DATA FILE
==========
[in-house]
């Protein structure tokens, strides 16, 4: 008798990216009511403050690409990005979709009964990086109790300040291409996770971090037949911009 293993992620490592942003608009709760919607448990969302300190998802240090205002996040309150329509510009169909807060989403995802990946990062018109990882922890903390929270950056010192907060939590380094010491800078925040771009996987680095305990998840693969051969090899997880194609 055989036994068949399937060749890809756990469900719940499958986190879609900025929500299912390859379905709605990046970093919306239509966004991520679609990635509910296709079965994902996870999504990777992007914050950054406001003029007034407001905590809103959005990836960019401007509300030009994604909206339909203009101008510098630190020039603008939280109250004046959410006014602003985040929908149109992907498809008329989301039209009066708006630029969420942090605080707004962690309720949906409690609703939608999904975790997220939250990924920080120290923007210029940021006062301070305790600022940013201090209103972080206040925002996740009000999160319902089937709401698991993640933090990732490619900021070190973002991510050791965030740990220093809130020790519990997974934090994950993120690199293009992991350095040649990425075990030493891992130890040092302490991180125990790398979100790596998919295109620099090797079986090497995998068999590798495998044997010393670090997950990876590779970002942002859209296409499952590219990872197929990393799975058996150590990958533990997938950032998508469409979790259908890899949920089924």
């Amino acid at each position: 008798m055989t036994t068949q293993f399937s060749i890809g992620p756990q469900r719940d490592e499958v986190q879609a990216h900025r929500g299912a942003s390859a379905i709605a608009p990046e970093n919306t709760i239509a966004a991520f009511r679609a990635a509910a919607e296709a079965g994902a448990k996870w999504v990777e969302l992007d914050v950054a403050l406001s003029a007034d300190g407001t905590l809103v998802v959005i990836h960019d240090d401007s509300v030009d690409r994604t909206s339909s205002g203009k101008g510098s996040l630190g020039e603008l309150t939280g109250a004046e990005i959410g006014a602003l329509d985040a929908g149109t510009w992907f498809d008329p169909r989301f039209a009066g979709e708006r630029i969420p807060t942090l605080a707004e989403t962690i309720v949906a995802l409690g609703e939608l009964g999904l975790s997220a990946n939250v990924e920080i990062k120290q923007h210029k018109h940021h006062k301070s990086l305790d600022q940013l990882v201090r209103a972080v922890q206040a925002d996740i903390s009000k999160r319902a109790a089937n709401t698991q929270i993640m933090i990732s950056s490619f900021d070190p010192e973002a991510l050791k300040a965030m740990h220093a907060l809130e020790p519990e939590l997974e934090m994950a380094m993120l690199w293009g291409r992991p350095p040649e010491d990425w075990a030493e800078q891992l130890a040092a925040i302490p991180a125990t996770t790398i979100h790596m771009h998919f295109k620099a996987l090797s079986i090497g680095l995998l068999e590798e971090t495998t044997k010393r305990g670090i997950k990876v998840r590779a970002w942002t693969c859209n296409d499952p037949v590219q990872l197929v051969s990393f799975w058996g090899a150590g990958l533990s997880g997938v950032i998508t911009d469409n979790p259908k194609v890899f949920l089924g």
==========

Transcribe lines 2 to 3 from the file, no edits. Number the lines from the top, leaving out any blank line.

């Protein structure tokens, strides 16, 4: 008798990216009511403050690409990005979709009964990086109790300040291409996770971090037949911009 293993992620490592942003608009709760919607448990969302300190998802240090205002996040309150329509510009169909807060989403995802990946990062018109990882922890903390929270950056010192907060939590380094010491800078925040771009996987680095305990998840693969051969090899997880194609 055989036994068949399937060749890809756990469900719940499958986190879609900025929500299912390859379905709605990046970093919306239509966004991520679609990635509910296709079965994902996870999504990777992007914050950054406001003029007034407001905590809103959005990836960019401007509300030009994604909206339909203009101008510098630190020039603008939280109250004046959410006014602003985040929908149109992907498809008329989301039209009066708006630029969420942090605080707004962690309720949906409690609703939608999904975790997220939250990924920080120290923007210029940021006062301070305790600022940013201090209103972080206040925002996740009000999160319902089937709401698991993640933090990732490619900021070190973002991510050791965030740990220093809130020790519990997974934090994950993120690199293009992991350095040649990425075990030493891992130890040092302490991180125990790398979100790596998919295109620099090797079986090497995998068999590798495998044997010393670090997950990876590779970002942002859209296409499952590219990872197929990393799975058996150590990958533990997938950032998508469409979790259908890899949920089924």
């Amino acid at each position: 008798m055989t036994t068949q293993f399937s060749i890809g992620p756990q469900r719940d490592e499958v986190q879609a990216h900025r929500g299912a942003s390859a379905i709605a608009p990046e970093n919306t709760i239509a966004a991520f009511r679609a990635a509910a919607e296709a079965g994902a448990k996870w999504v990777e969302l992007d914050v950054a403050l406001s003029a007034d300190g407001t905590l809103v998802v959005i990836h960019d240090d401007s509300v030009d690409r994604t909206s339909s205002g203009k101008g510098s996040l630190g020039e603008l309150t939280g109250a004046e990005i959410g006014a602003l329509d985040a929908g149109t510009w992907f498809d008329p169909r989301f039209a009066g979709e708006r630029i969420p807060t942090l605080a707004e989403t962690i309720v949906a995802l409690g609703e939608l009964g999904l975790s997220a990946n939250v990924e920080i990062k120290q923007h210029k018109h940021h006062k301070s990086l305790d600022q940013l990882v201090r209103a972080v922890q206040a925002d996740i903390s009000k999160r319902a109790a089937n709401t698991q929270i993640m933090i990732s950056s490619f900021d070190p010192e973002a991510l050791k300040a965030m740990h220093a907060l809130e020790p519990e939590l997974e934090m994950a380094m993120l690199w293009g291409r992991p350095p040649e010491d990425w075990a030493e800078q891992l130890a040092a925040i302490p991180a125990t996770t790398i979100h790596m771009h998919f295109k620099a996987l090797s079986i090497g680095l995998l068999e590798e971090t495998t044997k010393r305990g670090i997950k990876v998840r590779a970002w942002t693969c859209n296409d499952p037949v590219q990872l197929v051969s990393f799975w058996g090899a150590g990958l533990s997880g997938v950032i998508t911009d469409n979790p259908k194609v890899f949920l089924g």